The name of Stanislav Zhukovsky (1875–1944) is inseparably connected with the flourishing of lyrical landscape in the Silver Age of Russian culture. A student of Vasily Polenov and Isaac Levitan at the Moscow School of Painting, Sculpture and Architecture, Zhukovsky developed the traditions of realistic landscape of the second half of the 19th century, enriching the domestic “mood landscape” with the achievements of Impressionism, asserted his own, unlike anyone else’s word in painting and showed himself as an outstanding colourist. He was interested in the states of nature on the verge of changing seasons and daytimes, creating many lyrical “moonlit nights”, “late snows”, “early springs” close to the images in national poetry and music. Images of golden autumn created by Zhukovsky are sonorous and festive in colour. Like Ivan Bunin, Anton Chekhov, Andrei Bely, in the years when the old manor culture, which had existed for several centuries, was vanishing, he more than any other Russian painter cared about the motifs of old noble estates. The estate landscapes in his interpretation sound either optimistic or are imbued with light melancholy, a premonition of loss and hardship of people of the early 20th century, the eve of revolutions and wars. Faithful to the landscape genre, Zhukovsky also created, although occasionally, but always successful portraits, still lifes and theatre scenery. In the late 1900s – early 1920s, the artist played an important role in the revival of the old estate interiors in Russian painting. Zhukovsky’s estate interiors are of great aesthetic and historical value, as they depict objects that were mostly irretrievably lost during the years of revolutions and wars.
Stanislav Zhukovsky actively contributed to exhibitions in Russia and abroad, but considered the annual events of the Society of Traveling Art Exhibitions held in both Russian capitals to be his priority.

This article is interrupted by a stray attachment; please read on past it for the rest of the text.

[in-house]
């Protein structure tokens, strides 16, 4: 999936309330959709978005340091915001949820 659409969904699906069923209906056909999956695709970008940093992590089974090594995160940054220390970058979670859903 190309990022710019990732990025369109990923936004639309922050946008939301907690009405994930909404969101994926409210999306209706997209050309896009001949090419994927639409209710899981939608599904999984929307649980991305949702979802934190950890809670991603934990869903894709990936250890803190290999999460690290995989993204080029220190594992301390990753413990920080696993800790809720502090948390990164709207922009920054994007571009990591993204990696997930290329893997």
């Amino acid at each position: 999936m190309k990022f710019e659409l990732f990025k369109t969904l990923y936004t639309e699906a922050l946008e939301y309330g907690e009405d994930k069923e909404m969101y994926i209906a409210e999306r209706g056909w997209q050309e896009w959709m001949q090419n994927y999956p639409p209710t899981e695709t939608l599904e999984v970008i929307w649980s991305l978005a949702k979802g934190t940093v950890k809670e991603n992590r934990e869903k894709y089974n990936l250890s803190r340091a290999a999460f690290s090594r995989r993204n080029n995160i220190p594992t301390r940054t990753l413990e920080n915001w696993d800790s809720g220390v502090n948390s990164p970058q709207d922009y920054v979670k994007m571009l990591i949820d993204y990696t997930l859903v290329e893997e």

Marked by brilliant mastery and sincere lyricism, Stanislav Zhukovsky’s works have not acquired a tinge of the old fashioned in the race of time and have not lost their relevance but continue to nourish contemporary Russian culture in a beneficial way. The exhibition dedicated to the 150th anniversary of the artist’s birth features his works of the 1890s – 1920s from the collections of the Russian Museum and the Isaak Brodsky Apartment and Museum (branch of the Museum of the Russian Academy of Arts), as well as number of private collections, St. Petersburg.
7 july—29 august 2023
As a creator, I aggregate my memories associatively, paying attention to what I have seen before and what is close to my heart. I would like to hope that I am able, through the medium of photography, to allow viewers to experience my mood and elicit an emotional response from them.
15 june—7 august 2023
Alexander Erzhemsky (1845–1905), the museum’s first photographer, was a memorable, enterprising man and a recognized master of and authority on photography, having participated in and won prizes in many different Russian and international exhibitions.
The collection of masterpieces, chosen by the Russian Museum will allow you to make a first impression of the collection of the Russian Museum.
Russian Museum - one of the world's largest museums and is perhaps the only country where such a full treasure of national culture are presented.
Virtual tour of the museum complex. 2009 (Rus., Eng., Ger., Fin.)
In the online shop of the Russian Museum presented a huge range of souvenirs, illustrated editions and multimedia disks.
Be informed about news, events and exhibitions of the Russian Museum
The State Russian Museum
The Russian Museum is the exclusive owner of all the interior images and pieces of art of the Russian Museum collection, as well as all the images and text information given on its official site. The usage of the texts and images provided on the site is only allowed with the permission of the Russian Museum.